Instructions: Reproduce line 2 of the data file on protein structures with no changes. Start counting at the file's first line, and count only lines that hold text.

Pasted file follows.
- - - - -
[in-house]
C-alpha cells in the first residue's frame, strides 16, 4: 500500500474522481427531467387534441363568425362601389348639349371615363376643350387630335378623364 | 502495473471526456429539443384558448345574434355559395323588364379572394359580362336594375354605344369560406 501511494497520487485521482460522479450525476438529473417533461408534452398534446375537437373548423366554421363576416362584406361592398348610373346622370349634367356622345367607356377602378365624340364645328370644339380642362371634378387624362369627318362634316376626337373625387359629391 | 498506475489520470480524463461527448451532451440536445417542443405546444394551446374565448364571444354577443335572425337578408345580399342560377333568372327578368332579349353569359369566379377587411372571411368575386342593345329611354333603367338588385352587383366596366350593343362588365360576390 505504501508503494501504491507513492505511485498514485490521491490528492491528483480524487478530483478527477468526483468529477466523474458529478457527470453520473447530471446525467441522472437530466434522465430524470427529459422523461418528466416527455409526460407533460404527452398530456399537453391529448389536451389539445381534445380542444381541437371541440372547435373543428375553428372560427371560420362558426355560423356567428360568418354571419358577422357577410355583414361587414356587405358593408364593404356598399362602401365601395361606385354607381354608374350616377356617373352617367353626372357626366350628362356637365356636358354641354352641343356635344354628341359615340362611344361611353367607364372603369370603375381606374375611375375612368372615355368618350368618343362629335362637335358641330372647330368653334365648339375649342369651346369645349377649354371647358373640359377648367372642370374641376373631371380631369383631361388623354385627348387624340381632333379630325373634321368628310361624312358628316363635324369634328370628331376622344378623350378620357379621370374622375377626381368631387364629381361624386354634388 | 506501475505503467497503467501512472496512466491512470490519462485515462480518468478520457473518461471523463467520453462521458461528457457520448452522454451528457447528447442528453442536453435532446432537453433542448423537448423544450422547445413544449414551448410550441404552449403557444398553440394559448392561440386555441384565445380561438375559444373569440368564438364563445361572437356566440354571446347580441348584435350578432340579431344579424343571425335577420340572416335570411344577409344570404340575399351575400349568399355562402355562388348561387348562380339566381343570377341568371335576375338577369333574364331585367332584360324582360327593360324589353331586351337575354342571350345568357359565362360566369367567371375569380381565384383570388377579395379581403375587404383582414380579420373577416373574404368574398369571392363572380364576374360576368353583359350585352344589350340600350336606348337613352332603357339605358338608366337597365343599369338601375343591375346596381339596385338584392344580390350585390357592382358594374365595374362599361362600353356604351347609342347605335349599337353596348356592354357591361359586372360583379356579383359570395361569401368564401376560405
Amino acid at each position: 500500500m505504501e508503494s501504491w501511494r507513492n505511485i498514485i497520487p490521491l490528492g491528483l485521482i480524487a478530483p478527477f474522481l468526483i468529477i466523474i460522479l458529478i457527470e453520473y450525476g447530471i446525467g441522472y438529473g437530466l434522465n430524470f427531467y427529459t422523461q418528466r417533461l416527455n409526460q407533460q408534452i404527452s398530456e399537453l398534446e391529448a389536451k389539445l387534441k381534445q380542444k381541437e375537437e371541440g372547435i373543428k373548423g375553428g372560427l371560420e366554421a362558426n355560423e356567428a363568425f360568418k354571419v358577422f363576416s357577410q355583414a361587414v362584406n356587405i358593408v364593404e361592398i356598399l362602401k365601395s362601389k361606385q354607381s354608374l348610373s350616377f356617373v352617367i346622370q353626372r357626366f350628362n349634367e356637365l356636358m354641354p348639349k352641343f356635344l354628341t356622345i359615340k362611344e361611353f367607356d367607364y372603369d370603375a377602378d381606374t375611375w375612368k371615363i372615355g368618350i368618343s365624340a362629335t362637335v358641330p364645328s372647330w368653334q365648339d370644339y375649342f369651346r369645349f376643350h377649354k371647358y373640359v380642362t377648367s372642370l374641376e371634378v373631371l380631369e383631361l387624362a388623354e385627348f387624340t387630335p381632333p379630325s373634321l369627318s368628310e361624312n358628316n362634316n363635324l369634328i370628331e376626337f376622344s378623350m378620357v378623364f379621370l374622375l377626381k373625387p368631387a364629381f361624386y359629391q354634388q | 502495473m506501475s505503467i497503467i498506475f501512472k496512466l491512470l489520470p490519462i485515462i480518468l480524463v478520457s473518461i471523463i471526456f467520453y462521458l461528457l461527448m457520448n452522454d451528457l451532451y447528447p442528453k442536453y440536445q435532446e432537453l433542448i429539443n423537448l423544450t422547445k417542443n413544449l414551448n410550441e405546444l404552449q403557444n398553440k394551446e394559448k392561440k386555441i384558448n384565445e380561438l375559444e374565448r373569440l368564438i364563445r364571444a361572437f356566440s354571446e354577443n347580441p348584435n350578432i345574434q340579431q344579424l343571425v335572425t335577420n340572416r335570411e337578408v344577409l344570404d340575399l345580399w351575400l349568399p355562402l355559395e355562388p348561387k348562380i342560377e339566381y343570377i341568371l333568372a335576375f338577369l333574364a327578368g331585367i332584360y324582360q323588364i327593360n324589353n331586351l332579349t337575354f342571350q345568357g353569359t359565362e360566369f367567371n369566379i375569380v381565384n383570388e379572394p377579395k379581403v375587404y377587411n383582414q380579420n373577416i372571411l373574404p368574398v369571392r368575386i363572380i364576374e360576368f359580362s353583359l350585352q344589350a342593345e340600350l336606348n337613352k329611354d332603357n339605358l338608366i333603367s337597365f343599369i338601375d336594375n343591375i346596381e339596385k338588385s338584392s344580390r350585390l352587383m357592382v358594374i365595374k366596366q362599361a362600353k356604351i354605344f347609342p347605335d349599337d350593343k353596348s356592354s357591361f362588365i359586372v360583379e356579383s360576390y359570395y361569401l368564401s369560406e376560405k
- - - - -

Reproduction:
C-alpha cells in the first residue's frame, strides 16, 4: 500500500474522481427531467387534441363568425362601389348639349371615363376643350387630335378623364 | 502495473471526456429539443384558448345574434355559395323588364379572394359580362336594375354605344369560406 501511494497520487485521482460522479450525476438529473417533461408534452398534446375537437373548423366554421363576416362584406361592398348610373346622370349634367356622345367607356377602378365624340364645328370644339380642362371634378387624362369627318362634316376626337373625387359629391 | 498506475489520470480524463461527448451532451440536445417542443405546444394551446374565448364571444354577443335572425337578408345580399342560377333568372327578368332579349353569359369566379377587411372571411368575386342593345329611354333603367338588385352587383366596366350593343362588365360576390 505504501508503494501504491507513492505511485498514485490521491490528492491528483480524487478530483478527477468526483468529477466523474458529478457527470453520473447530471446525467441522472437530466434522465430524470427529459422523461418528466416527455409526460407533460404527452398530456399537453391529448389536451389539445381534445380542444381541437371541440372547435373543428375553428372560427371560420362558426355560423356567428360568418354571419358577422357577410355583414361587414356587405358593408364593404356598399362602401365601395361606385354607381354608374350616377356617373352617367353626372357626366350628362356637365356636358354641354352641343356635344354628341359615340362611344361611353367607364372603369370603375381606374375611375375612368372615355368618350368618343362629335362637335358641330372647330368653334365648339375649342369651346369645349377649354371647358373640359377648367372642370374641376373631371380631369383631361388623354385627348387624340381632333379630325373634321368628310361624312358628316363635324369634328370628331376622344378623350378620357379621370374622375377626381368631387364629381361624386354634388 | 506501475505503467497503467501512472496512466491512470490519462485515462480518468478520457473518461471523463467520453462521458461528457457520448452522454451528457447528447442528453442536453435532446432537453433542448423537448423544450422547445413544449414551448410550441404552449403557444398553440394559448392561440386555441384565445380561438375559444373569440368564438364563445361572437356566440354571446347580441348584435350578432340579431344579424343571425335577420340572416335570411344577409344570404340575399351575400349568399355562402355562388348561387348562380339566381343570377341568371335576375338577369333574364331585367332584360324582360327593360324589353331586351337575354342571350345568357359565362360566369367567371375569380381565384383570388377579395379581403375587404383582414380579420373577416373574404368574398369571392363572380364576374360576368353583359350585352344589350340600350336606348337613352332603357339605358338608366337597365343599369338601375343591375346596381339596385338584392344580390350585390357592382358594374365595374362599361362600353356604351347609342347605335349599337353596348356592354357591361359586372360583379356579383359570395361569401368564401376560405